The term “exceeding expectations” has long been a cliché in corporate America, but it certainly applies to this week’s initial public offering of stock from invoice-management and business-to-business payments provider Bill.com Holdings Inc. Now Sweden-based installment-payments provider Klarna AB, reported to be the most valuable financial-technology provider in Europe and which has major U.S. operations, reportedly is considering an IPO.
Palo Alto, Calif.-based Bill.com earlier had expected to get $16 to $18 per share, but upped that goal to $19 to $21 shortly before its IPO in hopes of raising $159 million after underwriting expenses. But with underwriters sensing strong investor demand, the company priced its IPO of 9.82 million shares late Wednesday at $22 per share.
Then, on Thursday morning, trading in Bill.com’s new stock opened at $37.25 on the New York Stock Exchange, 69% above the IPO price. Trading settled down by the closing, ending the day at $35.50. The stock opened at $36 Friday morning.
Net proceeds from the IPO range from $195.8 million up to $226 million if underwriters exercise their options to buy more shares at $22.
Founded in 2006, Bill.com isn’t yet profitable, but it has 81,000 small-business clients and its revenues rose 67% in fiscal 2019 to $108.4 million. Bill.com’s cloud-based software for small and mid-size businesses is integrated with Intuit Inc.’s QuickBooks accounting program, and company partners include JPMorgan Chase & Co., Bank of America Corp., American Express Co., and 70 of the top 100 accounting firms.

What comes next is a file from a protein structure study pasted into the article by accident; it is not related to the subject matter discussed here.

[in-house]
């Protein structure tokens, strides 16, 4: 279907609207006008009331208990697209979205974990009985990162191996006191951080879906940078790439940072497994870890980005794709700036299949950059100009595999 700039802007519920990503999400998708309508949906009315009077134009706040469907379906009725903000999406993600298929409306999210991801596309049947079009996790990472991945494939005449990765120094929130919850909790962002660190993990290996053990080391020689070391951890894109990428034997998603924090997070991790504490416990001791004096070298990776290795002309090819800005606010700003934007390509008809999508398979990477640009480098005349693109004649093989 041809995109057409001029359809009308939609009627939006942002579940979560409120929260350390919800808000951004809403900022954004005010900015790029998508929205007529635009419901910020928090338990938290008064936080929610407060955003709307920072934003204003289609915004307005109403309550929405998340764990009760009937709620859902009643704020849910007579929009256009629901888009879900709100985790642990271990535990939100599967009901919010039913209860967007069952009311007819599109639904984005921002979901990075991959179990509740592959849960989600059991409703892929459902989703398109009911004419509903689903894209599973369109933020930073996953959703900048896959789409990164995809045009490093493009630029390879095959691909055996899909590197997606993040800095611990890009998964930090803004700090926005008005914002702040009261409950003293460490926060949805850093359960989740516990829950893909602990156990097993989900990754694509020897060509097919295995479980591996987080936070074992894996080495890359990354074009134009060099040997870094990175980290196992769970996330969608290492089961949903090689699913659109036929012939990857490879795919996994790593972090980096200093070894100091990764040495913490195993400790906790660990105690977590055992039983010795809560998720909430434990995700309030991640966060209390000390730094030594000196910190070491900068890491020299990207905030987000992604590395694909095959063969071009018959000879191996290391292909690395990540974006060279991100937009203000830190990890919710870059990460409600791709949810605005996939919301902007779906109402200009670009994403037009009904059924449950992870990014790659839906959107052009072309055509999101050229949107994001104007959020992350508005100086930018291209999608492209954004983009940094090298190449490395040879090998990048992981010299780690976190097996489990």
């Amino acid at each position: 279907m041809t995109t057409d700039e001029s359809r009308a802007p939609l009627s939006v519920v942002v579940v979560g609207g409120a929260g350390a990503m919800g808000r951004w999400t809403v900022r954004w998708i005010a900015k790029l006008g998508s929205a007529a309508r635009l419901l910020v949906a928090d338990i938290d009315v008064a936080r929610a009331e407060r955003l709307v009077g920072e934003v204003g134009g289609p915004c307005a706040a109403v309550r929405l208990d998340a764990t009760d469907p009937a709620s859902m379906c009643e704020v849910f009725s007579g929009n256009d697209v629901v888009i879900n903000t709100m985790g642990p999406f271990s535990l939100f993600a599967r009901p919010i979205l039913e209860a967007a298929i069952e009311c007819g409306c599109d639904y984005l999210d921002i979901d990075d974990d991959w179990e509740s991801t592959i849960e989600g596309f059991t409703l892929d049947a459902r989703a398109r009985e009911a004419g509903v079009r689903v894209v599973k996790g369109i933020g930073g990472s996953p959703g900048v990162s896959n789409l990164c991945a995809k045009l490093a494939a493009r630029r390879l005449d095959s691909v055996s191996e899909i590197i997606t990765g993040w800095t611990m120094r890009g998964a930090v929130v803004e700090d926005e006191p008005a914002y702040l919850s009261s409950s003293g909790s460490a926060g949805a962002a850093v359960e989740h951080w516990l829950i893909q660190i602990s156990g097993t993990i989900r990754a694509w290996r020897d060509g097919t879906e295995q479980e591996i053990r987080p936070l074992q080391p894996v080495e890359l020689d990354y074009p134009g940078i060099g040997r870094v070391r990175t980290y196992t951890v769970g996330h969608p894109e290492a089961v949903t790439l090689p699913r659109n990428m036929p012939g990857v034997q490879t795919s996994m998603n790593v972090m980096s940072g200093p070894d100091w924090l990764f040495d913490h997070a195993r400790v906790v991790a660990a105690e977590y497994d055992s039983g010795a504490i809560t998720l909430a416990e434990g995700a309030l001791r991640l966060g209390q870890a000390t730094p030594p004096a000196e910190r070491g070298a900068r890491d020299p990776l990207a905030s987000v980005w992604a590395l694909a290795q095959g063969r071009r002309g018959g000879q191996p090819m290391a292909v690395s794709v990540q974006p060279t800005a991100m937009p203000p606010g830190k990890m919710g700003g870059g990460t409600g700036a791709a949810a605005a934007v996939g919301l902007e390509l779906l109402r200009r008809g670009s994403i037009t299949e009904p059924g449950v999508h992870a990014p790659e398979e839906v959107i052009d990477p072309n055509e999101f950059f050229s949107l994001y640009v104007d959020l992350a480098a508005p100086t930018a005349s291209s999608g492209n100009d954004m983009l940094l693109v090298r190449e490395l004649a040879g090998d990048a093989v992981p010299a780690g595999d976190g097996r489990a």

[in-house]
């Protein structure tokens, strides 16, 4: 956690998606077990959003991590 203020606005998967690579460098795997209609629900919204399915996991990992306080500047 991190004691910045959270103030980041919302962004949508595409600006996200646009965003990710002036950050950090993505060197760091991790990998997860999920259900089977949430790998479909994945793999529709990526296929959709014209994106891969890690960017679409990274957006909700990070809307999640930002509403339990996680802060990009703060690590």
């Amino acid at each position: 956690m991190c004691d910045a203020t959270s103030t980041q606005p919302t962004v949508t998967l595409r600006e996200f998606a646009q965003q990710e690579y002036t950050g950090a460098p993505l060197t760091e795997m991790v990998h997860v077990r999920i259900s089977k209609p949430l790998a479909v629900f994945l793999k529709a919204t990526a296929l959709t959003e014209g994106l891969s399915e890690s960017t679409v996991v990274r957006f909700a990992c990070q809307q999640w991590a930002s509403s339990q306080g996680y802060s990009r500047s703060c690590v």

“Small businesses have been stuck using legacy manual payment processes, and Bill.com offers a unique solution,” David Albertazzi, research director at Boston-based Aite Group LLC, tells Digital Transactions News by email. “While the percentage of checks used by consumers has decreased significantly over the last few years, this has not been the case for small businesses (SMBs) who still routinely use checks to pay bills, pay employees, or pay other businesses. Bill.com help these businesses to automate their payment processes and reduce costs.”
Meanwhile, Sebastian Siemiatkowski, the chief executive of Klarna, which has U.S. headquarters in Columbus, Ohio, told TechCrunch that “maybe it could happen” when asked about an IPO. If it does, the IPO would take place in the United States, he said.
Klarna, which serves 190,000 merchants, is one of the world’s most valuable “unicorns”—a privately held company valued at $1 billion or more. Klarna in August pegged its valuation at $5.5 billion following a $460 million funding round, CNBC reported. Visa Inc. invested in Klarna in 2017.
Another payments company considering an IPO is merchant processor Shift4 Payments Inc., which filed a draft registration statement early this month but hasn’t yet released further details publicly.